Many people may be worried about their “cholesterol levels”, or whether they’re getting too much cholesterol in their diets.
Sterols are a large family of waxy lipids that are found in plants, animals, fungi and some bacteria. Cholesterol is a member of this family, and is an essential molecule in the body. We need cholesterol for making our cell membranes as well as other structures such as hormones.
So, cholesterol is not a bad thing in and of itself.
In fact, most of the cholesterol in circulation is made by the liver, and it doesn’t come from the foods we eat. The form of cholesterol in, say, an egg is not well absorbed in our gut.
Cholesterol production is carefully controlled by feedback mechanisms in the body, and isn’t significantly affected by the cholesterol we eat, although there is a strong genetic component to cholesterol levels. So, if you have high cholesterol, it may not be from your daily omelet; rather, it may be your parents’ fault.
However, as with other types of fats, cholesterol can’t travel on its own through the water-based bloodstream. It needs to hitch a ride on lipoproteins.
A “cholesterol test” or “lipid profile” that our doctor might ask us to do mostly tests our level of lipoproteins that carry cholesterol and triglycerides.
All lipoproteins are not created equal. We have several types of lipoproteins that carry fats around in the body. These vary by size and density.
These differences affect how they work in the body, and whether they pose a risk to us in the wrong amounts.
Chylomicrons carry fats from the small intestine to the liver. They’re the largest, and contain much more triglyceride than cholesterol.
Very low-density lipoproteins (VLDLs) are packaged in the liver to be sent elsewhere in the body.
Low-density lipoproteins (LDLs) carry what people often call “bad” cholesterol, because they travel in the bloodstream, carry fat to our cells and can oxidize in blood vessels, forming plaques that can lead to heart disease. We need them, but don’t want too much cholesterol in them.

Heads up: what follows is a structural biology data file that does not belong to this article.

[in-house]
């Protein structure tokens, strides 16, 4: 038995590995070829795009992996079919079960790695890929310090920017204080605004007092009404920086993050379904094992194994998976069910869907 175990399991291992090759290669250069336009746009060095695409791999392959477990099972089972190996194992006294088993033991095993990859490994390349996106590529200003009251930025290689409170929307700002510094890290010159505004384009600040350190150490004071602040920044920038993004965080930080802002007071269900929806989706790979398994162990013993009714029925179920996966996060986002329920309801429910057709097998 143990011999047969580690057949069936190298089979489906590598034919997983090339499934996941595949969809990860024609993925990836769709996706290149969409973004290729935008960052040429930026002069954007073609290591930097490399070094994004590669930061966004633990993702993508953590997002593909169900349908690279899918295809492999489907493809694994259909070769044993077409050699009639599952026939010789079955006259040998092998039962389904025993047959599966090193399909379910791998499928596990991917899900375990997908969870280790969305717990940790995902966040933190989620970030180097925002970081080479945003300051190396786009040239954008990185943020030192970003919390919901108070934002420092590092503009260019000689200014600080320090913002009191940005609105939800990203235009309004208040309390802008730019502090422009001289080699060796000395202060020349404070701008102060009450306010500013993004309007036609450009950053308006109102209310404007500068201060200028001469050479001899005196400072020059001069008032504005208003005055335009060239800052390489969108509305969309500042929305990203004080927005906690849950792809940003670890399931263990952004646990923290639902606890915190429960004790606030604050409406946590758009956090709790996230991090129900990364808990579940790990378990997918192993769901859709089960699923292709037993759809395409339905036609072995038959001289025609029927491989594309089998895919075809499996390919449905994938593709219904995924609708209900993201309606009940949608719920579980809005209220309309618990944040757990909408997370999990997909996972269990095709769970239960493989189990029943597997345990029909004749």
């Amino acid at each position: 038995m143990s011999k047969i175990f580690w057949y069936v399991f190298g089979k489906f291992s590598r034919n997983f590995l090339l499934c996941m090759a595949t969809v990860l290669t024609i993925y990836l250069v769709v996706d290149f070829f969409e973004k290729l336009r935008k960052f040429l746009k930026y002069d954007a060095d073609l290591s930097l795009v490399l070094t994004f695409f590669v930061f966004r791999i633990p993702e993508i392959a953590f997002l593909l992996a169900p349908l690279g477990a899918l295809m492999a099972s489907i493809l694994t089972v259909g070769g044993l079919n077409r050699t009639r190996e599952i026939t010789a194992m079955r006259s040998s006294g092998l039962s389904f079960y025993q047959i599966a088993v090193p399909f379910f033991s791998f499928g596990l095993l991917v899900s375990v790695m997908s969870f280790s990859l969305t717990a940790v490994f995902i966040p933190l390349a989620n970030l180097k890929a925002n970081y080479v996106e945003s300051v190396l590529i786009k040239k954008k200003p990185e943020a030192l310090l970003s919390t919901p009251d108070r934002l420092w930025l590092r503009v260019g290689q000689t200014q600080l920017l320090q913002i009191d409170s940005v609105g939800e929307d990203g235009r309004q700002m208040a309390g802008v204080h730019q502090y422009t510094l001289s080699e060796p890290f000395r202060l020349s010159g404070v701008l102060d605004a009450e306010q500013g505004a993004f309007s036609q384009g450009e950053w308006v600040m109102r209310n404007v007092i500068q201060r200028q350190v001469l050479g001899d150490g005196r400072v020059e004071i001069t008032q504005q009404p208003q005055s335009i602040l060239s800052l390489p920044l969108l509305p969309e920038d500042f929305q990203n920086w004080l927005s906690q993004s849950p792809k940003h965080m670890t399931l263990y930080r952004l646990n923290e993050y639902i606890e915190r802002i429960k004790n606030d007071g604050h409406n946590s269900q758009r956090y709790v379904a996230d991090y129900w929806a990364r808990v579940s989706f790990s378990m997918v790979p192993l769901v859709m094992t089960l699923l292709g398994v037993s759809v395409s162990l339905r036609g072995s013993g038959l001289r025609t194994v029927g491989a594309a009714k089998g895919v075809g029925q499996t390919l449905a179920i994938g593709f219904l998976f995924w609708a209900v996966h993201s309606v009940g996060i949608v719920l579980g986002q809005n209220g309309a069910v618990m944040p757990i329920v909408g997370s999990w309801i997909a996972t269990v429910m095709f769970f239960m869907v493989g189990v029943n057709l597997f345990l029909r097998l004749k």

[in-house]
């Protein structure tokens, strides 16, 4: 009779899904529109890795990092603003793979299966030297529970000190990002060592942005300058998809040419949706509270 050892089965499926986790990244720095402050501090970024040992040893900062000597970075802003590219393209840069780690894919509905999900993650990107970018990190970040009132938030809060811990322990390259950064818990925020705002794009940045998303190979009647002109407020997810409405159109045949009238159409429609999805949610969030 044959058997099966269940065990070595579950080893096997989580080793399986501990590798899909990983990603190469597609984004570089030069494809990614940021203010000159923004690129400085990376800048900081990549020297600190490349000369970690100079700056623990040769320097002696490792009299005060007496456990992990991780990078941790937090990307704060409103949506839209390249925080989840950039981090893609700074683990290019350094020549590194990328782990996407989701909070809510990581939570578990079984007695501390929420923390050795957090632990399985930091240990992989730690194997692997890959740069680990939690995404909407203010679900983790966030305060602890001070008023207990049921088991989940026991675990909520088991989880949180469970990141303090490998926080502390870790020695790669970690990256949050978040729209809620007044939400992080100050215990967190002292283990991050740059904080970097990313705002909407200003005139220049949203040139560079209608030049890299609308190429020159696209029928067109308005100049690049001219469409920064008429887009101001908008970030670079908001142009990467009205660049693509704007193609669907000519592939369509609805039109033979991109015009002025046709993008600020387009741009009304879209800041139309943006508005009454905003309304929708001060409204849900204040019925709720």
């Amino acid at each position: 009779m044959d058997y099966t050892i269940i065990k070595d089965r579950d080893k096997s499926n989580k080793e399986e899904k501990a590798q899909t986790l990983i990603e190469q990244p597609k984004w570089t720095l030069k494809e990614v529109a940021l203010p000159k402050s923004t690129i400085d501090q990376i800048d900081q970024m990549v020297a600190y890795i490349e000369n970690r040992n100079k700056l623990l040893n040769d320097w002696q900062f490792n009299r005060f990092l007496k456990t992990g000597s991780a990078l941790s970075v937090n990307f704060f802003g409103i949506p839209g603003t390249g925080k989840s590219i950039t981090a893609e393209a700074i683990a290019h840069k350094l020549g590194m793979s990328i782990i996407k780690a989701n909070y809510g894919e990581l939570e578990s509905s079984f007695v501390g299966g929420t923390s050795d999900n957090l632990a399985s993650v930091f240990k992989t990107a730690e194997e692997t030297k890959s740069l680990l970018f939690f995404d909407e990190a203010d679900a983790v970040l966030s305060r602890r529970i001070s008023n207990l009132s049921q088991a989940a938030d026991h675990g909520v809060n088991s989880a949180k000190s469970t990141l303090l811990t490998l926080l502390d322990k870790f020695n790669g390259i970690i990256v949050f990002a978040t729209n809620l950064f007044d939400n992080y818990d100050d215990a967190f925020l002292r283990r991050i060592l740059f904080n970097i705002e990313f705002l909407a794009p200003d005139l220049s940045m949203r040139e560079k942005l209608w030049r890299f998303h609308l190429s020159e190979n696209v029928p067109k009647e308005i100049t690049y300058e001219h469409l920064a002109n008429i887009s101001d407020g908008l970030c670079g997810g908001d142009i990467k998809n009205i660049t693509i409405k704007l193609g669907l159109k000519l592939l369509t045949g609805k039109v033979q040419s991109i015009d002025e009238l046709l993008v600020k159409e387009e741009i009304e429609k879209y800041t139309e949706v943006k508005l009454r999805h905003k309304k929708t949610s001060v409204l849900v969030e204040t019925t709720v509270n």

High-density lipoproteins (HDLs) are the smallest particles, and contain the most cholesterol relative to triglyceride. They carry what’s often thought of as “good cholesterol”. Generally, we want the cholesterol in these particles to be a little higher, as they’re like the “cholesterol cleanup crew” that shuttles cholesterol back to the liver for recycling.
Decades ago, the news linking cholesterol in the bloodstream to heart disease prompted an all-out war on cholesterol in food. From the 1960s on, people were advised to stay away from foods rich in cholesterol—like eggs, dairy foods, and some types of seafood, for example. But today . . . Today, science suggests that, for most people, dietary cholesterol has only a modest effect on the amount of cholesterol in the bloodstream.
In fact, the 2015-2020 Dietary Guidelines for Americans eliminated an earlier recommendation to limit dietary cholesterol to 300 milligrams (mg) per day—although they still suggest caution on overall intake. But continue avoiding saturated fats. Saturated fat in the diet clearly does raise LDL by a significant amount and should still be consumed in limited quantities.
Targeting high triglycerides
Obesity, alcohol abuse, a diet high in saturated fat, or illnesses such as poorly controlled diabetes, chronic kidney disease, or liver disease can cause high triglyceride levels. If your triglycerides are elevated I suggest to try these dietary changes
CHOOSE CARBS WISELY: Triglycerides go up when you eat a lot of easily digested carbohydrates like white bread, white rice, chips, sugar-laden breakfast cereals, and sugar-sweetened drinks.
Choose whole grains whenever possible.
Avoid foods with a lot of added sugar.
Remember that even foods like wholewheat bread can still contain a significant amount of carbohydrates.
AVOID SATURATED FATS: Cut back on saturated fats from meat, milk, cheese, and other dairy products, which elevate triglycerides …AND OPT FOR UNSATURATED FATS: While avoiding dairy products, try to eat more unsaturated fat from plants, oils like Olive oil, and fish, which bring down triglycerides.
KEEP AN EYE ON ADDED SUGARS: Fructose, or fruit sugar, has become abundant in our diet. You’ll find it in table sugar, the cane and beet sugars used to sweeten cereals and baked goods, and high-fructose corn syrup. The breakdown of fructose turns on triglyceride production.
Don’t give up fruit. Instead, ratchet back fructose intake by consuming fewer sugar-sweetened foods and beverages.
INCLUDE FISH IN YOUR DIET: Eating fish twice a week, especially fatty fish like salmon, tuna, and sardines, is good for triglyceride levels. Bake, broil, steam, or poach it-fried fish isn’t quite as good for you.
CUT BACK ON ALCOHOL: In some people, drinking alcohol can significantly elevate triglycerides. If your triglycerides are high, you may want to avoid alcohol completely for a few weeks and have your triglycerides tested again.